Boundaries are the way I take care of myself. I give these up when staying other-focused and making sure you are happy feels safer. I can deceive myself that making you happy keeps me happy, but it’s a falsehood. I am only happy when I am attending to my own happiness. This can include taking care of you, but then its conscious. I’m not doing it from a place of fear that if I don’t you will be angry or displeased with me. I’m doing it because loving you feels good. Learning to care for myself means honouring and caring for all the parts and feelings in me. It’s being able to say YES and NO from a centered place rather than leaning too far into you or too far away from you. Boundaries are essential. When I can’t put them in place, it’s because my need to please you feels easier than staying in my power. What needs the deepest self-care is that younger part of me that believes she has to give up her needs in order to feel safe. It takes courage to set boundaries, because it takes courage to love ourselves.


Many couples move in and out of connection. We tend to do a connection-disconnection dance with each other, moving in and out of closeness.

One of the best things partners can do is to learn how to repair with each other. Setting an intention to constantly repair from breaks in our connection is powerful work. In fact, it’s radical work! This kind of consciousness grows us and strengthens our ability to love.

There are a lot of skills that get developed in a repairing process. If we think for a moment about what it takes to repair something in our relating, we can pretty quickly feel the growth edge. It requires that we can feel our feelings and stay with what is painful and difficult for us; that we trust enough to share it with another; that we can move out of blame and anger; that we really hear and listen to each other so that we fully understand; that we can stay with another’s experience even if we see it entirely differently. Learning how to repair is one of the most powerful ways we can stay in love. We can take that beautiful and magical gift we are given when we fall in love with someone and keep it alive. We keep prioritising love and growing. Growing is after all the very foundation of evolution.

New couple workshop on offer: Repairing for couples18 February 2017. Great Valentine’s gift. www.relating.co.za/couple-workshops/


Felt love


A photographer* sought out interesting faces across the world. He wanted to capture how faces changed when people felt affirmed. In the moment of validation, joy or shyness appeared. The need for protection seemed to melt away.

Love, appreciation, affirmation and validation transform. They help partners feel safer and more valued. We can share what works for us and what we need through validation. For example: “When you took my hand I felt important to you.” Our partners don’t often know what really works for us unless we tell them in a non-critical way. Validation helps our partners feel a stronger and more positive sense of themselves. The more we feel loved, worthy and cared for the greater our capacity to love and take care of others.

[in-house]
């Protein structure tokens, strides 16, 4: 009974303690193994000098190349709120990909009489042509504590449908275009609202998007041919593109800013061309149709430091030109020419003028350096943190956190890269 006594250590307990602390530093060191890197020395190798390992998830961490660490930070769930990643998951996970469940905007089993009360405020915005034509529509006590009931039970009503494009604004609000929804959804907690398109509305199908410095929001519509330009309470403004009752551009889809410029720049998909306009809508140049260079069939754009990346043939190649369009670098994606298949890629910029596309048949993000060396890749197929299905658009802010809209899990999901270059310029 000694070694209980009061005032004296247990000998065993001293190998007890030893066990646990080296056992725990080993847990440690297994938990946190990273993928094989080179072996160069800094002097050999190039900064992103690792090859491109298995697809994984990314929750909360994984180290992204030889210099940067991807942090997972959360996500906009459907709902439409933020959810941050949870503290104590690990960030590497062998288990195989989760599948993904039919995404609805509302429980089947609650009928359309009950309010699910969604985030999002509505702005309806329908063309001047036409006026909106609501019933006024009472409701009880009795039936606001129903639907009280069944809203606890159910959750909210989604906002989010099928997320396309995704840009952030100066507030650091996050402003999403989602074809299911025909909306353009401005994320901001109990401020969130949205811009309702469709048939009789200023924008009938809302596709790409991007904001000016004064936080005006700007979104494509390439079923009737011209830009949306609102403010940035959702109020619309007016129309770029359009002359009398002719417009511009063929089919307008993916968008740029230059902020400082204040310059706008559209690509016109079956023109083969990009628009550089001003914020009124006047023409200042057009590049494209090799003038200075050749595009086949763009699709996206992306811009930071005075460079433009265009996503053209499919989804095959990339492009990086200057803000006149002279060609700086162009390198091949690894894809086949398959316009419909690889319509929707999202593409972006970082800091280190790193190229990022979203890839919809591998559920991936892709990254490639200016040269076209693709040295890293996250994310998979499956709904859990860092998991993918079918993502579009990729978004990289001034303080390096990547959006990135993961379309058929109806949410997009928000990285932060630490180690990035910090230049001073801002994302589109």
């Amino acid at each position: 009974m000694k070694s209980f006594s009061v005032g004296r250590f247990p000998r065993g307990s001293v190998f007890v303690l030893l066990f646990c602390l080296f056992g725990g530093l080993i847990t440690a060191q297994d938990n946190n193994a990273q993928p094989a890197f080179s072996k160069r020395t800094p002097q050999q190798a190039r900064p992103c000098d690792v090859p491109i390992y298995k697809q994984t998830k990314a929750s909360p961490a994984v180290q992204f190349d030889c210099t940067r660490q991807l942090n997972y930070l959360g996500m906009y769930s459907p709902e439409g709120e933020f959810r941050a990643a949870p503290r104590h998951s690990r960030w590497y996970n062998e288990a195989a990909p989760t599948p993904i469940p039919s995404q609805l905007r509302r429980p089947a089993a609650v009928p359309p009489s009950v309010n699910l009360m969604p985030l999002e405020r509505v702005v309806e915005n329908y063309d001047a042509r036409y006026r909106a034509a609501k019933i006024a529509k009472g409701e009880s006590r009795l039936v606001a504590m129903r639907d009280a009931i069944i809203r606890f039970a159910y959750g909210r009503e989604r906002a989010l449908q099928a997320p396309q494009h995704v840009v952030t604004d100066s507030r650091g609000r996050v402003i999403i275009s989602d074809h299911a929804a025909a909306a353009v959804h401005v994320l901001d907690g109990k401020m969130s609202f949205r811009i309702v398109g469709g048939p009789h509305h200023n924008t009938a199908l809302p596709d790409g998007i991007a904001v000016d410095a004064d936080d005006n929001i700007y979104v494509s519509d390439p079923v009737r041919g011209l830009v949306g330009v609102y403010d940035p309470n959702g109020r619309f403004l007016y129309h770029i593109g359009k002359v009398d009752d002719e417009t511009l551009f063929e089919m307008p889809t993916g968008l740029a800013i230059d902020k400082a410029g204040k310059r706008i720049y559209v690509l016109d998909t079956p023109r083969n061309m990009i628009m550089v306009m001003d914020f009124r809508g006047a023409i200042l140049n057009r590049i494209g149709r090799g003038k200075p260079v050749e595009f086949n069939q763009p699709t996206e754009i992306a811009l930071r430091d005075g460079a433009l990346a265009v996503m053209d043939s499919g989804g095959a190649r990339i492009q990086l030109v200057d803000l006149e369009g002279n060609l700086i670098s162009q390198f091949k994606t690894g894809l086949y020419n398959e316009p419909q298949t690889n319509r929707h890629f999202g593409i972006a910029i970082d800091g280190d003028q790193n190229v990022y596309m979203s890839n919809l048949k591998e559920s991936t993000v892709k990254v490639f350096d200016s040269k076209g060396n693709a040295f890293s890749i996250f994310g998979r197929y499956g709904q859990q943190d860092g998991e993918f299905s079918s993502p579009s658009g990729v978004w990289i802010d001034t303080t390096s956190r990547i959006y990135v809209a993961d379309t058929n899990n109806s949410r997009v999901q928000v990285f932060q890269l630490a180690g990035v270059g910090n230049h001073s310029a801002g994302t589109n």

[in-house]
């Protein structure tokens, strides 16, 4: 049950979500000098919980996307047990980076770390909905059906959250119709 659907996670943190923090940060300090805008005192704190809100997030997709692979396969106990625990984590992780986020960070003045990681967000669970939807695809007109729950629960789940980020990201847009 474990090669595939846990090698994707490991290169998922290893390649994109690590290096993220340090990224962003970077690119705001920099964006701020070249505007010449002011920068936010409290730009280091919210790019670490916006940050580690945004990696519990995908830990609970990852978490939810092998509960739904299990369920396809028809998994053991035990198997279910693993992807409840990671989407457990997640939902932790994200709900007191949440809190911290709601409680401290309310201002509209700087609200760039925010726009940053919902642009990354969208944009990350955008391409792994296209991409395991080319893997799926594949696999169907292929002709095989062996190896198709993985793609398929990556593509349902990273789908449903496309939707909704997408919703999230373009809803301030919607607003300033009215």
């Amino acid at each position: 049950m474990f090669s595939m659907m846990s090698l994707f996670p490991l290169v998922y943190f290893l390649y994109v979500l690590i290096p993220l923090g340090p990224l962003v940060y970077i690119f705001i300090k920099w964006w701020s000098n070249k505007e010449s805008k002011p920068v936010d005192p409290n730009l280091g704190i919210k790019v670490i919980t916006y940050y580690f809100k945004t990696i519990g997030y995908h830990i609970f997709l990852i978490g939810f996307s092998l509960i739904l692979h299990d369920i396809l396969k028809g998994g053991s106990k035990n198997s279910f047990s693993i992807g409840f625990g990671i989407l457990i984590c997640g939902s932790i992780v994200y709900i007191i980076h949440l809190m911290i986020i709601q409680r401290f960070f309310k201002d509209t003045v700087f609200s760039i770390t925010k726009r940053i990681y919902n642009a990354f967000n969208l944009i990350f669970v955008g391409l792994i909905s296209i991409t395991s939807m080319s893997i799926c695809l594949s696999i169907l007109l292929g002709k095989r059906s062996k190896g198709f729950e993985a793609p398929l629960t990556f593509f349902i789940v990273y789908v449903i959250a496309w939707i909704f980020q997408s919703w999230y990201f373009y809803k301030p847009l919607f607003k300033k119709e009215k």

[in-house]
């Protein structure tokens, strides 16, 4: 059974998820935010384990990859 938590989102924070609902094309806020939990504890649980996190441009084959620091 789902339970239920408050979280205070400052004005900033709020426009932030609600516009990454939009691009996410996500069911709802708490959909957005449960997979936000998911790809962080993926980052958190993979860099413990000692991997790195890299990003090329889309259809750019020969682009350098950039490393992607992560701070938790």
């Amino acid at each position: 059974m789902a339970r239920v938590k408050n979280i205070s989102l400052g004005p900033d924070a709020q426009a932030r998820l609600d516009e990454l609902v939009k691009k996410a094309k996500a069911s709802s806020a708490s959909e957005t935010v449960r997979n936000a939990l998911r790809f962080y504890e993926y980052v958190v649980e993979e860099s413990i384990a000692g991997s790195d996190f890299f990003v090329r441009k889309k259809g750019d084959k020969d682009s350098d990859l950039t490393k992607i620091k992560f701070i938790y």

If validation is so effective, then why don’t we validate more often? It is important to look at what keeps us unwilling to be affirming. Perhaps we think: “Why should I love you if I don’t feel love from you,” or “My heart hurts already so how can I show love?” Perhaps we have developed a habit of focusing on the negative and so we don’t see the ways in which our partners love us or that we have our own inner-well of love. Sometimes we have to be the first to give love – to ourselves and to our partners. When our love tank is empty, we have to fill it. It doesn’t get filled by blame or criticism or closing ourselves off. It only gets filled by love. Love is that ‘light against our being’ where for a moment we feel wholly encouraged.

* The photographers work: www.upworthy.com/see-the-exact-moment-a-photographer-told-these-women-they-were-beautiful?g=2&c=hpstream

Catch 22

ri58-catch-22bEvery couple has their own perfectly designed catch 22; their own divinely-inspired mechanism for growth. Partners have unmet needs or deep longings to feel more loved, accepted, needed and valued. These needs show up in many different ways. It might be a need for more sexual or emotional intimacy, more depth in the expression of love, or a need to feel heard and understood, supported, nurtured or validated. These unmet longings cause a lot of friction in our relationships.

A heart that is unmet is a wounded heart and the wounded heart often loses perspective and gets caught in very painful and difficult feelings. When the heart is bleeding, it often tries to cover its wound in mainly two ways: It can protest in a critical way that leaves the other partner feeling bad. Or it tries to shut its need down or get it met elsewhere, leaving the other partner feeling rejected and inadequate. Both the protesting and the moving away are painful. When we feel threatened, we move into a defensive way of relating and then we start getting caught. A common defensive dance is where one partner protests and the other withdraws. The more the one moves away from intimacy, the more the other partner’s heart gets injured and the more they protest. The more they protest, the more distressed the other partner gets and the more they close off in order to calm things down or to get away from danger. It’s a catch 22 because this keeps happening over and over, like ground hog day, through many different scenarios until partners start realising, “we are in a catch 22”.